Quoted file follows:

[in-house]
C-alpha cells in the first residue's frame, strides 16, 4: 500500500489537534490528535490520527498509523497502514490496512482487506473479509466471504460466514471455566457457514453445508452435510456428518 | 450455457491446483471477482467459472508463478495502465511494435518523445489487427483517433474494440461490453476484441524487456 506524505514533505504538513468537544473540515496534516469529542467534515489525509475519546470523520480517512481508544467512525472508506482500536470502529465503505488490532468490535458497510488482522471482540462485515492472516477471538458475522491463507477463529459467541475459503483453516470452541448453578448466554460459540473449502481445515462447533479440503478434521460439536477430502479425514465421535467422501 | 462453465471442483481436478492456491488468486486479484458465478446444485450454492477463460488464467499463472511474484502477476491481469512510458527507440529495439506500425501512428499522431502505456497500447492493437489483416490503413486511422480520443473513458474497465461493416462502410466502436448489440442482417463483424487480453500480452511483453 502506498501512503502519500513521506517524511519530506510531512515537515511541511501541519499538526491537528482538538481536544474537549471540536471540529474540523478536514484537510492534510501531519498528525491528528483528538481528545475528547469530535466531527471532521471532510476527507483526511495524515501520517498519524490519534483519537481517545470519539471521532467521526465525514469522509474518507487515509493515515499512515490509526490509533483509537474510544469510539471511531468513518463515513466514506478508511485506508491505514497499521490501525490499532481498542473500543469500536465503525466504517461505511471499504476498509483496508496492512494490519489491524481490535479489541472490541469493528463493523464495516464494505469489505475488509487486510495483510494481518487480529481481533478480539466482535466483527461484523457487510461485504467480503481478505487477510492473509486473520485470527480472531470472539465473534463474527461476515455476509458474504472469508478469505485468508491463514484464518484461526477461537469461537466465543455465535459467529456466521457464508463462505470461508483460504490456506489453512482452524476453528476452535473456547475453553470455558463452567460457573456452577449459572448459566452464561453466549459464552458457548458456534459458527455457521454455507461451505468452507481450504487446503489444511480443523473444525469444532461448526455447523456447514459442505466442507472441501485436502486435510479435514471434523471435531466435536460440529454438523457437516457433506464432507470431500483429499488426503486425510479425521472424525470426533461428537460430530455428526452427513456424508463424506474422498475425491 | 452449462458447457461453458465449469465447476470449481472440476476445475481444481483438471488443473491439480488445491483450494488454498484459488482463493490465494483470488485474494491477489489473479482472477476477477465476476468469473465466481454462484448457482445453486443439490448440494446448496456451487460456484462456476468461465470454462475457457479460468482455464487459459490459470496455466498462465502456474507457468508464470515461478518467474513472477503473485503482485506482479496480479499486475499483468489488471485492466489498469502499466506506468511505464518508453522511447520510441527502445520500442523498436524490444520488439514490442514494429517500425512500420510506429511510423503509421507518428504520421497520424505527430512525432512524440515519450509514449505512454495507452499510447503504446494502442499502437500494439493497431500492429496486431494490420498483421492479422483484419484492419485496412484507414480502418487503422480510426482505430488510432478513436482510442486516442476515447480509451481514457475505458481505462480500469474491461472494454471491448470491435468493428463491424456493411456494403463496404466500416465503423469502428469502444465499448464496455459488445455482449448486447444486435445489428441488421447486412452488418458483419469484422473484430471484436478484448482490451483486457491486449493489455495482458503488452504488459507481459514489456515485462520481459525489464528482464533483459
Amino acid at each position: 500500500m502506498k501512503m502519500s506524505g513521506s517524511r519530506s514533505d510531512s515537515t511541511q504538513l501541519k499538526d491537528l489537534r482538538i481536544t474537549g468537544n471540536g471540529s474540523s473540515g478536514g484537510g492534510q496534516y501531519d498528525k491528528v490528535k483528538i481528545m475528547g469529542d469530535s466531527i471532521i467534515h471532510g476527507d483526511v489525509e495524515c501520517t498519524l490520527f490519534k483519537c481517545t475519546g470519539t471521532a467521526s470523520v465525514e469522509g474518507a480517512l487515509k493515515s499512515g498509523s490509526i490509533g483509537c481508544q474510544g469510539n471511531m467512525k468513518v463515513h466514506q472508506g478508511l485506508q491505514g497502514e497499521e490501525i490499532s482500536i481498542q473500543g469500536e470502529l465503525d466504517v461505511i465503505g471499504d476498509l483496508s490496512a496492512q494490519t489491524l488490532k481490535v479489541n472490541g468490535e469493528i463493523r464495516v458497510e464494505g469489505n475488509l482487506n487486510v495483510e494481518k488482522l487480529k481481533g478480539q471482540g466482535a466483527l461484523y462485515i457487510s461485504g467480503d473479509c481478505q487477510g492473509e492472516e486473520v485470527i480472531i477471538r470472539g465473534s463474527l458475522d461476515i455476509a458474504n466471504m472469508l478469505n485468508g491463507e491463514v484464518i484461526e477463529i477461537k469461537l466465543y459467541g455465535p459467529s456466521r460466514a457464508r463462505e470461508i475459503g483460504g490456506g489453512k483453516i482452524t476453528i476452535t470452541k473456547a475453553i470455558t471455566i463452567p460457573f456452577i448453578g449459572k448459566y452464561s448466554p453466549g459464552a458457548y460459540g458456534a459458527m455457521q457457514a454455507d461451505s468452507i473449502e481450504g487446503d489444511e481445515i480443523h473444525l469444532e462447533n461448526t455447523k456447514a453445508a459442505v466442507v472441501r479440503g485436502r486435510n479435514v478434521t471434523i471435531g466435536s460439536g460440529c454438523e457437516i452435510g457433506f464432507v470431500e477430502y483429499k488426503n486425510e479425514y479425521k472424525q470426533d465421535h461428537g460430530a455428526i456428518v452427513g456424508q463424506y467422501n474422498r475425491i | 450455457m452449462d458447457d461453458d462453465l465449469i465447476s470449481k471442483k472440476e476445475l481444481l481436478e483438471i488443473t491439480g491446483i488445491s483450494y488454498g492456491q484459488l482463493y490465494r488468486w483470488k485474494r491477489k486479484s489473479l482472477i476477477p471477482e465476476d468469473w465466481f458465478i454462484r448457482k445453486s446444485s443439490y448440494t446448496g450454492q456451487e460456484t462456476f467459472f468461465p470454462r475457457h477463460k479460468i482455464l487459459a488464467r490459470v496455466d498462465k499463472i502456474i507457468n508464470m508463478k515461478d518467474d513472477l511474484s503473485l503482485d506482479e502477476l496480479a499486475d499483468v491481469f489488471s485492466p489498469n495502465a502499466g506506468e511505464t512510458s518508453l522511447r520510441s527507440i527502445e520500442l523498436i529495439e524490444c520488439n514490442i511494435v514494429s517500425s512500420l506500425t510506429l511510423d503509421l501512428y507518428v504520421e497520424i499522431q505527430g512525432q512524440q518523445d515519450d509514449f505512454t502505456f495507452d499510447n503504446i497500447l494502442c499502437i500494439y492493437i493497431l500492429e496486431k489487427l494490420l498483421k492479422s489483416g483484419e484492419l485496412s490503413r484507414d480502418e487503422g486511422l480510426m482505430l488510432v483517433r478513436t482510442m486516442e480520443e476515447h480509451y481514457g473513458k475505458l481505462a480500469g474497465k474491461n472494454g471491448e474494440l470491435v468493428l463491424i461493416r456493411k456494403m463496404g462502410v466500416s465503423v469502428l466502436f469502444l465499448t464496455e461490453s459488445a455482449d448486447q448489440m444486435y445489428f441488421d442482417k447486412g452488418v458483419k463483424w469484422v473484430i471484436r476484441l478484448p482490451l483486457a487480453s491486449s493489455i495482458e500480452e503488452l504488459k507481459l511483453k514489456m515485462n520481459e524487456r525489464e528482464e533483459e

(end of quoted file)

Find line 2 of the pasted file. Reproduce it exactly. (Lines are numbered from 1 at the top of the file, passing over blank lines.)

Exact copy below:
C-alpha cells in the first residue's frame, strides 16, 4: 500500500489537534490528535490520527498509523497502514490496512482487506473479509466471504460466514471455566457457514453445508452435510456428518 | 450455457491446483471477482467459472508463478495502465511494435518523445489487427483517433474494440461490453476484441524487456 506524505514533505504538513468537544473540515496534516469529542467534515489525509475519546470523520480517512481508544467512525472508506482500536470502529465503505488490532468490535458497510488482522471482540462485515492472516477471538458475522491463507477463529459467541475459503483453516470452541448453578448466554460459540473449502481445515462447533479440503478434521460439536477430502479425514465421535467422501 | 462453465471442483481436478492456491488468486486479484458465478446444485450454492477463460488464467499463472511474484502477476491481469512510458527507440529495439506500425501512428499522431502505456497500447492493437489483416490503413486511422480520443473513458474497465461493416462502410466502436448489440442482417463483424487480453500480452511483453 502506498501512503502519500513521506517524511519530506510531512515537515511541511501541519499538526491537528482538538481536544474537549471540536471540529474540523478536514484537510492534510501531519498528525491528528483528538481528545475528547469530535466531527471532521471532510476527507483526511495524515501520517498519524490519534483519537481517545470519539471521532467521526465525514469522509474518507487515509493515515499512515490509526490509533483509537474510544469510539471511531468513518463515513466514506478508511485506508491505514497499521490501525490499532481498542473500543469500536465503525466504517461505511471499504476498509483496508496492512494490519489491524481490535479489541472490541469493528463493523464495516464494505469489505475488509487486510495483510494481518487480529481481533478480539466482535466483527461484523457487510461485504467480503481478505487477510492473509486473520485470527480472531470472539465473534463474527461476515455476509458474504472469508478469505485468508491463514484464518484461526477461537469461537466465543455465535459467529456466521457464508463462505470461508483460504490456506489453512482452524476453528476452535473456547475453553470455558463452567460457573456452577449459572448459566452464561453466549459464552458457548458456534459458527455457521454455507461451505468452507481450504487446503489444511480443523473444525469444532461448526455447523456447514459442505466442507472441501485436502486435510479435514471434523471435531466435536460440529454438523457437516457433506464432507470431500483429499488426503486425510479425521472424525470426533461428537460430530455428526452427513456424508463424506474422498475425491 | 452449462458447457461453458465449469465447476470449481472440476476445475481444481483438471488443473491439480488445491483450494488454498484459488482463493490465494483470488485474494491477489489473479482472477476477477465476476468469473465466481454462484448457482445453486443439490448440494446448496456451487460456484462456476468461465470454462475457457479460468482455464487459459490459470496455466498462465502456474507457468508464470515461478518467474513472477503473485503482485506482479496480479499486475499483468489488471485492466489498469502499466506506468511505464518508453522511447520510441527502445520500442523498436524490444520488439514490442514494429517500425512500420510506429511510423503509421507518428504520421497520424505527430512525432512524440515519450509514449505512454495507452499510447503504446494502442499502437500494439493497431500492429496486431494490420498483421492479422483484419484492419485496412484507414480502418487503422480510426482505430488510432478513436482510442486516442476515447480509451481514457475505458481505462480500469474491461472494454471491448470491435468493428463491424456493411456494403463496404466500416465503423469502428469502444465499448464496455459488445455482449448486447444486435445489428441488421447486412452488418458483419469484422473484430471484436478484448482490451483486457491486449493489455495482458503488452504488459507481459514489456515485462520481459525489464528482464533483459